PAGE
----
Docket No. FM-07-1952-14.

After the Court issued its order that allowed part of Nichols' case to move forward, the action remained dormant for several months. It was not until nearly three months after the Court's decision did Nichols file a "Motion for Default Judgment." See ECF No. 21. In response, Judge Sivilli filed a cross-motion to dismiss the complaint. In support of her motion to dismiss, Judge Sivilli noted that she had recused herself from Myronova v. Malhan, which in her view rendered Nichols' action moot. See ECF No. 22.

The Court denied the motion for default judgment on the grounds that Nichols failed to seek a clerk's entry of default prior to filing his motion. Moreover, the Court granted Judge Sivilli's motion to dismiss. See ECF No. 27. In doing so, the Court held that the "capable of repetition yet evading review" exception to mootness did not apply because the case became mooted only after Nichols failed to prosecute his claim in a timely fashion. See ECF No. 26.

Additionally, the Court granted Nichols' motion for leave to amend his complaint so that he could add Judge Gallina-Mecca as a defendant. See ECF No. 27. According to Nichols, Judge Gallina-Mecca is presiding over a separate family court proceeding in New Jersey. TAC at ¶ 7. Nichols had published an article related to that proceeding titled, "Bergen Father Fights to Get Daughter Back After Wrongful Prosecution." Id. at ¶ 4. In response to that article, Judge Gallina-Mecca entered an order that reads in pertinent part:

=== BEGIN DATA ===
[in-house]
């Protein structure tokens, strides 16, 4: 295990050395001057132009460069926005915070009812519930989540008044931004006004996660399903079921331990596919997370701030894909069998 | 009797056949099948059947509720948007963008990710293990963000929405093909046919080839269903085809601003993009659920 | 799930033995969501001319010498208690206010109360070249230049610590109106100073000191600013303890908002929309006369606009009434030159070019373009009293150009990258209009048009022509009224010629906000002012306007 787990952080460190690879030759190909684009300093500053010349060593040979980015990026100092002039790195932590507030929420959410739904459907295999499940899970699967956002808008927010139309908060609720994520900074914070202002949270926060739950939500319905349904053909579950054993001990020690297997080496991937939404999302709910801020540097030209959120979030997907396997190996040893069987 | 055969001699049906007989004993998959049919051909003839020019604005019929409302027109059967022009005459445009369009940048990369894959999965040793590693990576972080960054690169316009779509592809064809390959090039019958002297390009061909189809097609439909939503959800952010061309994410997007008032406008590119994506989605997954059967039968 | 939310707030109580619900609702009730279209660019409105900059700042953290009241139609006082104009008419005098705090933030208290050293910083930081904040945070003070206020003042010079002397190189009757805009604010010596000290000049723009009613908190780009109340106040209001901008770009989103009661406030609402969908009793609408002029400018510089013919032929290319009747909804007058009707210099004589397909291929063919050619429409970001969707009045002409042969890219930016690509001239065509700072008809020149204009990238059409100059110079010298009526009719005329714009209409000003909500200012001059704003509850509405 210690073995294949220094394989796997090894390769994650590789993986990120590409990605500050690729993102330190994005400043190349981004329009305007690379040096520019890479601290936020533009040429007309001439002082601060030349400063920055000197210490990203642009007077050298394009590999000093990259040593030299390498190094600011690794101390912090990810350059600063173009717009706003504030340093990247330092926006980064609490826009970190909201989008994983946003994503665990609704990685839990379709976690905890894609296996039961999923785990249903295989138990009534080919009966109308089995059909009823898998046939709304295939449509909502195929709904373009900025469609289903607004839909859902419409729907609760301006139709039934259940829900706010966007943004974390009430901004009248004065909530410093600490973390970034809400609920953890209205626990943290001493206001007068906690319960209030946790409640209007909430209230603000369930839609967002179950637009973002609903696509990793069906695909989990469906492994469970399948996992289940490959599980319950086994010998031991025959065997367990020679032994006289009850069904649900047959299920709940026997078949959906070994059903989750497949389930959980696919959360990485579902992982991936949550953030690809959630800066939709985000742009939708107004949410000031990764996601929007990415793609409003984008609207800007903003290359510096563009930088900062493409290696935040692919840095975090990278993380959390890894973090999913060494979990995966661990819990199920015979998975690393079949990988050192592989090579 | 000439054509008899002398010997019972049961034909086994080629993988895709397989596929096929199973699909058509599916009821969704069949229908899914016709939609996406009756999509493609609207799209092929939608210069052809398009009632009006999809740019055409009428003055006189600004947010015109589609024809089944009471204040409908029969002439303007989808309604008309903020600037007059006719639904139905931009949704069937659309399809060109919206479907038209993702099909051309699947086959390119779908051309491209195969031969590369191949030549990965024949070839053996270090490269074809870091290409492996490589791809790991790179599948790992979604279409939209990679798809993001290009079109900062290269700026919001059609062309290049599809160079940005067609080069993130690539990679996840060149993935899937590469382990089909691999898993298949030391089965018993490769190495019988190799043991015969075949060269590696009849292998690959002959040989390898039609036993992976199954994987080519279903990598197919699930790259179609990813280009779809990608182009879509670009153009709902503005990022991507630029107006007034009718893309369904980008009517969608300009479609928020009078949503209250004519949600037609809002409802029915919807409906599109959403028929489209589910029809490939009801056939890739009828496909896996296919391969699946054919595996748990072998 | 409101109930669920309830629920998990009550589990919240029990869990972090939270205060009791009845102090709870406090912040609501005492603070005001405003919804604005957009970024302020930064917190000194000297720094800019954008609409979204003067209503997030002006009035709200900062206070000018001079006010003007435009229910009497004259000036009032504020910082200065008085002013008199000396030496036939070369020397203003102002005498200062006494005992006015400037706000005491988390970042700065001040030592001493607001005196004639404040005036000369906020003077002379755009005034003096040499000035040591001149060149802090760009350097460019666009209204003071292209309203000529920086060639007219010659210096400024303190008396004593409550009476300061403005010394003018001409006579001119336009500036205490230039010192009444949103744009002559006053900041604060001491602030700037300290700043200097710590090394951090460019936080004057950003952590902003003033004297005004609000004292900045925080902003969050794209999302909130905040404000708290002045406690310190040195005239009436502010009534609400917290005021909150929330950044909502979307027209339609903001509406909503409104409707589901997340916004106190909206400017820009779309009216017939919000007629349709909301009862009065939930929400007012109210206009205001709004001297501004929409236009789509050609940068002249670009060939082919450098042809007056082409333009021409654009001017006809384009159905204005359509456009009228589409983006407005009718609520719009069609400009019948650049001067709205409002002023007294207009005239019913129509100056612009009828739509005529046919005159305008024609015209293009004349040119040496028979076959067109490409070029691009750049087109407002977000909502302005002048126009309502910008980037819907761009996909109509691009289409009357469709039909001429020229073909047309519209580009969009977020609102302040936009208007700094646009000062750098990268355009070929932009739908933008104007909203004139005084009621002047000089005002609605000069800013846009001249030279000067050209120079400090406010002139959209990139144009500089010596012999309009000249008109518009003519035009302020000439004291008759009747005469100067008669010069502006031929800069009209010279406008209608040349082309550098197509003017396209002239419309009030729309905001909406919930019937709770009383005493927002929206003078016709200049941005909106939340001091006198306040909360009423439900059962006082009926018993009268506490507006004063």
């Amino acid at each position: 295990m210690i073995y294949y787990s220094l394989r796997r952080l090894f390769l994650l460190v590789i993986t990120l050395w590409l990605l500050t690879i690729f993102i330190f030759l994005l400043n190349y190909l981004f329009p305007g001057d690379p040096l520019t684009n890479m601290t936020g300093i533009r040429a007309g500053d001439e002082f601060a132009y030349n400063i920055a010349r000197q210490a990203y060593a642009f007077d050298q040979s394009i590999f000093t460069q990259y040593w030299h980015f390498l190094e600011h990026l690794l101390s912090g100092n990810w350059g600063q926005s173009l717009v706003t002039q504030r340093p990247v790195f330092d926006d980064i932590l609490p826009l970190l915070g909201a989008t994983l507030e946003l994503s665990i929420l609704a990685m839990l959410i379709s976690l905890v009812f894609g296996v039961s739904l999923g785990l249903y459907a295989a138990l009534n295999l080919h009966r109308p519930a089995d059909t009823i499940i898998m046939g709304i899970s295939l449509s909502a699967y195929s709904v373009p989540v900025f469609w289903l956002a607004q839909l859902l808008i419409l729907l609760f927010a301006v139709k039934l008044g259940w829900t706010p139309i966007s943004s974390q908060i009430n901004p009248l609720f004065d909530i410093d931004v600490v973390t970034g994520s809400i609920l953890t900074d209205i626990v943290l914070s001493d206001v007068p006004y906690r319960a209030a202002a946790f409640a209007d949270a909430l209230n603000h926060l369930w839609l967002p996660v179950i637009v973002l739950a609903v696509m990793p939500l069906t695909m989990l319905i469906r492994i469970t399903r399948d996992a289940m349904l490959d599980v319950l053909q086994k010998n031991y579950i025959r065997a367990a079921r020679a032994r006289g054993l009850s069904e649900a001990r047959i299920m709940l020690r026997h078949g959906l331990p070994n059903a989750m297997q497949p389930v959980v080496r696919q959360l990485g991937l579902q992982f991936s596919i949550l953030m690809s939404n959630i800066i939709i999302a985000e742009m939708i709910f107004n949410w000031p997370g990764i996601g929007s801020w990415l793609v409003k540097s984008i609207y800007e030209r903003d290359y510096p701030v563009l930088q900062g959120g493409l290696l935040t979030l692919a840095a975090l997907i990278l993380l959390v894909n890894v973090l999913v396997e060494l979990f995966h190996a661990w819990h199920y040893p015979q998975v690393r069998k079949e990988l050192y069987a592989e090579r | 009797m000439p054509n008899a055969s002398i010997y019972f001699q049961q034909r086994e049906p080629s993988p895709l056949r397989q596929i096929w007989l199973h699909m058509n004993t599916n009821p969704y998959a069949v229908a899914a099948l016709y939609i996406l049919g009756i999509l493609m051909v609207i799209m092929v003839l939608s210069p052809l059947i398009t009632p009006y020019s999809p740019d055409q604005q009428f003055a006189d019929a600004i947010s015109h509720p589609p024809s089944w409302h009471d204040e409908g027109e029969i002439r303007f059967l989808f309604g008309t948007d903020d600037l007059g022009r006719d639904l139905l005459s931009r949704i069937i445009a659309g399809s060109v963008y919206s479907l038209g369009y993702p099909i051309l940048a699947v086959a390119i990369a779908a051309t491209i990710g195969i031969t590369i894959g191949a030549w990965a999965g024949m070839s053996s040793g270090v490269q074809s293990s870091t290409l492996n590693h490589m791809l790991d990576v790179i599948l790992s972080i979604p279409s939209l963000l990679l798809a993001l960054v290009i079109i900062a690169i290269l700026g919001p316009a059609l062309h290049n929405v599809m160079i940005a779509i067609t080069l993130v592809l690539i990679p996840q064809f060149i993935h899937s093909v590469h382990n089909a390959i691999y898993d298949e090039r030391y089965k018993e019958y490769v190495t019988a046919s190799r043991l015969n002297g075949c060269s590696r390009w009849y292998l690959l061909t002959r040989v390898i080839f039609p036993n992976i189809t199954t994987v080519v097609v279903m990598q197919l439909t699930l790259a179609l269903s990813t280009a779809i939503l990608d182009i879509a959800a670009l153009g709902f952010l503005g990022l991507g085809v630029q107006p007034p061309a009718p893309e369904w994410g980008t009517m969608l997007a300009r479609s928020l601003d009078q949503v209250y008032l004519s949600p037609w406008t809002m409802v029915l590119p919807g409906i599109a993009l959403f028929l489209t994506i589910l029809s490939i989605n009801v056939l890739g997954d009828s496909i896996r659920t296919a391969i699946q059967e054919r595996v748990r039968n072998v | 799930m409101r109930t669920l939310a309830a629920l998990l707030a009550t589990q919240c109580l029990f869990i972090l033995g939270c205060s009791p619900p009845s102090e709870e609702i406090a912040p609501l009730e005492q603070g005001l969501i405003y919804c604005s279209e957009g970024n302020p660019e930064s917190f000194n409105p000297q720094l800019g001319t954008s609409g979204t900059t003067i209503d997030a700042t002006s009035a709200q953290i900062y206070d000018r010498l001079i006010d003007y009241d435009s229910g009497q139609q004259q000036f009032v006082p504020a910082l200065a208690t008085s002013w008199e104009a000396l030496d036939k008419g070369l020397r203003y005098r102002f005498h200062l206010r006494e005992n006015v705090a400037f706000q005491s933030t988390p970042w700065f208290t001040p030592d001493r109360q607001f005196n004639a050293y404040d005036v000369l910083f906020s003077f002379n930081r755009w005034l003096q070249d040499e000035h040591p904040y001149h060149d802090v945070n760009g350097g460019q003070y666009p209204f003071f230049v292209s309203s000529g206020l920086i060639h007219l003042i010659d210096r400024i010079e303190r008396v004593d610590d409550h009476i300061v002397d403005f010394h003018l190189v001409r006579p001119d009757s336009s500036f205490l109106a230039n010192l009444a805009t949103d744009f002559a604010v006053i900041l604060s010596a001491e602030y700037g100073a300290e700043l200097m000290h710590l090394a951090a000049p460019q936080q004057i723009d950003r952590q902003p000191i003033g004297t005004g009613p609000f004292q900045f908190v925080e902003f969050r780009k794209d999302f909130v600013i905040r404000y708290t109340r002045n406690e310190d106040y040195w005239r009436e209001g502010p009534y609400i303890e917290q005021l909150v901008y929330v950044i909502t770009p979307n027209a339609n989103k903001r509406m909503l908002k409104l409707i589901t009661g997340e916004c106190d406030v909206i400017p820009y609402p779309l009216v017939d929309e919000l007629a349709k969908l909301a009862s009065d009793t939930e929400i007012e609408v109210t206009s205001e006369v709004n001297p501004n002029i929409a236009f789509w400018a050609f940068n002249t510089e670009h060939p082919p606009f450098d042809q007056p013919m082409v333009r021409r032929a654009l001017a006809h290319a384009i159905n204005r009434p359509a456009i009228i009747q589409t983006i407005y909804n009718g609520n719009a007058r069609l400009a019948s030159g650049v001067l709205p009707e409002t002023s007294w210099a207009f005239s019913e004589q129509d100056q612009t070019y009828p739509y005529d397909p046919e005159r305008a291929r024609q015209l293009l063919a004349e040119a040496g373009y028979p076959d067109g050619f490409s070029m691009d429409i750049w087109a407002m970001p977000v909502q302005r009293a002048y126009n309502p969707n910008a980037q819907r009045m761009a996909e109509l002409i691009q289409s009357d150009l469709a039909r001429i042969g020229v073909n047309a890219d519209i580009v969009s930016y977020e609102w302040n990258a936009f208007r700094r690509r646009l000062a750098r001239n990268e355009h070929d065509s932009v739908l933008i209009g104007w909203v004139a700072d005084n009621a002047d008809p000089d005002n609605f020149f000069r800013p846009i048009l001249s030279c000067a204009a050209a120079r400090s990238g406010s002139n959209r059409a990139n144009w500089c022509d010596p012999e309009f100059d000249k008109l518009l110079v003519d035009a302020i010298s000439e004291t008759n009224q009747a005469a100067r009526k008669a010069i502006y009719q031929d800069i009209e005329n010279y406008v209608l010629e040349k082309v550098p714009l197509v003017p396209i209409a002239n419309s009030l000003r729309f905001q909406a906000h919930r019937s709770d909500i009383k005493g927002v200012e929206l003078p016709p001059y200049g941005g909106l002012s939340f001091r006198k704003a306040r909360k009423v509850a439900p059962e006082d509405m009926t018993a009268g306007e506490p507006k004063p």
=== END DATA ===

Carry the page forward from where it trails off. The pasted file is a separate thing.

The May 16, 2015 article, "Bergen Father Fights to Get Daughter Back After Wrongful Prosecution" that is posted in the "Bergen Dispatch", involving this litigation shall be taken down, on an immediate basis, in accordance with N.J.S.A. 9:8-1 et seq. A copy of this order shall be provided to the "Bergen Dispatch" by the law guardian.
Id. at ¶ 7. Nichols alleges that Judge Gallina-Mecca entered her order without making reference "to any findings of fact, conclusions of law, or any oral statement of reasons." Nichols further alleges that the statute referenced in the order - N.J.S.A. 9:8-1 - was repealed over thirty-five years ago. See id. at ¶¶ 8-10.